ISSN (Print) - 0012-9976 | ISSN (Online) - 2349-8846

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Food Security Act in Sleep Mode

The National Food Security Act, 2013, which promised subsidised foodgrains to 75% of the rural and 50% of the urban population of our country, is not catching attention any more as the state governments and the union government are silently postponing its implementation citing political differences. This article glances through the key elements of the act once again and takes us back to the almost forgotten debates around it.

No one is talking about the National Food Security Act, 2013 any longer. After the introduction of the bill in Parliament on December 2011, it lay quiet there for almost a year and a half before the dynamics of electoral politics intervened. On 5 July 2013 it was promulgated as a presidential Ordinance; later, on 12 September 2013 it was enacted into a law.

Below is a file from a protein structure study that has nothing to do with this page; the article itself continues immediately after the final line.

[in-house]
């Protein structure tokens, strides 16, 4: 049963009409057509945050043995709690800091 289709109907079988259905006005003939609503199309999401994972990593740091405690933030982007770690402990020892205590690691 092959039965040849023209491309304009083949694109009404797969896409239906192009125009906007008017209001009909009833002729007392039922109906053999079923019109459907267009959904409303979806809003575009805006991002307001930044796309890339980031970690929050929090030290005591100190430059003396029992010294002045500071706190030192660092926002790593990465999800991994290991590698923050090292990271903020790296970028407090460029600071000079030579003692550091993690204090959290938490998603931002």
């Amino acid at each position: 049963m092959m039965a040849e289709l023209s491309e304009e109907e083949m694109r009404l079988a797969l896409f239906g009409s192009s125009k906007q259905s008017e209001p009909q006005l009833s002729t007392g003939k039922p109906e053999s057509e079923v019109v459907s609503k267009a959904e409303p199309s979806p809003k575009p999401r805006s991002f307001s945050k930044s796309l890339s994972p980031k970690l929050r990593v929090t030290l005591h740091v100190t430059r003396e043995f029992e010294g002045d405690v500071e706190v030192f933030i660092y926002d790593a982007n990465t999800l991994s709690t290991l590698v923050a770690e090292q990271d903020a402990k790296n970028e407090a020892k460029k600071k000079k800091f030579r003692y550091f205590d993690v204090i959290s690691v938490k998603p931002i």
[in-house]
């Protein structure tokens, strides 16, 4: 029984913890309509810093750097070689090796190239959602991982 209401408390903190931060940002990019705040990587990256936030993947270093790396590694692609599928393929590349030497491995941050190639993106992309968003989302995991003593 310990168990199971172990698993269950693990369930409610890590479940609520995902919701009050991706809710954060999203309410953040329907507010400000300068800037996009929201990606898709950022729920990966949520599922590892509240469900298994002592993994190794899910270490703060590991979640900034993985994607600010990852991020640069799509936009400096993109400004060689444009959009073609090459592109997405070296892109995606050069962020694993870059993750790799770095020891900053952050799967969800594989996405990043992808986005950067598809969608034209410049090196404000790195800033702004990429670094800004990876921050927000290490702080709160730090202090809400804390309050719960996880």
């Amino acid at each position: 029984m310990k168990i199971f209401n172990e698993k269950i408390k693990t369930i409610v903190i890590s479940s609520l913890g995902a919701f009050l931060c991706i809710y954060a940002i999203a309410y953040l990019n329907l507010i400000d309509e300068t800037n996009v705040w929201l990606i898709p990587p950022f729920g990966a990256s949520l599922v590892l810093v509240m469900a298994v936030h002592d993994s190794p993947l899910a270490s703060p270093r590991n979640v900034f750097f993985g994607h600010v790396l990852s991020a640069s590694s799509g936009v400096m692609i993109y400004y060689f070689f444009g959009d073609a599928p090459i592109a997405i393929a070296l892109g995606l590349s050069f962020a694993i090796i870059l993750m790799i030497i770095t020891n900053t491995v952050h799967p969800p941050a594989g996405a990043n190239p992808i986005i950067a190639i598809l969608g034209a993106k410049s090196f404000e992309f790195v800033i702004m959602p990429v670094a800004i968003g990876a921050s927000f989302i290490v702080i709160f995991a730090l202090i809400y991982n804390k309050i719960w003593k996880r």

The 27th report of the Lok Sabha Committee articulates its purpose and intention as:

Food security means availability of sufficient foodgrains to meet the domestic demand as well as access, at the individual level, to adequate quantities of food at affordable prices…The proposed legislation marks a paradigm shift in addressing the problem of food security – from the current welfare approach to a right based approach. About two-thirds of the population will be entitled to receive subsidised foodgrains under Targeted Public Distribution System. In a country where almost 40% of children are undernourished, the importance of the scheme increases significantly (The National Food Security Bill 2011).

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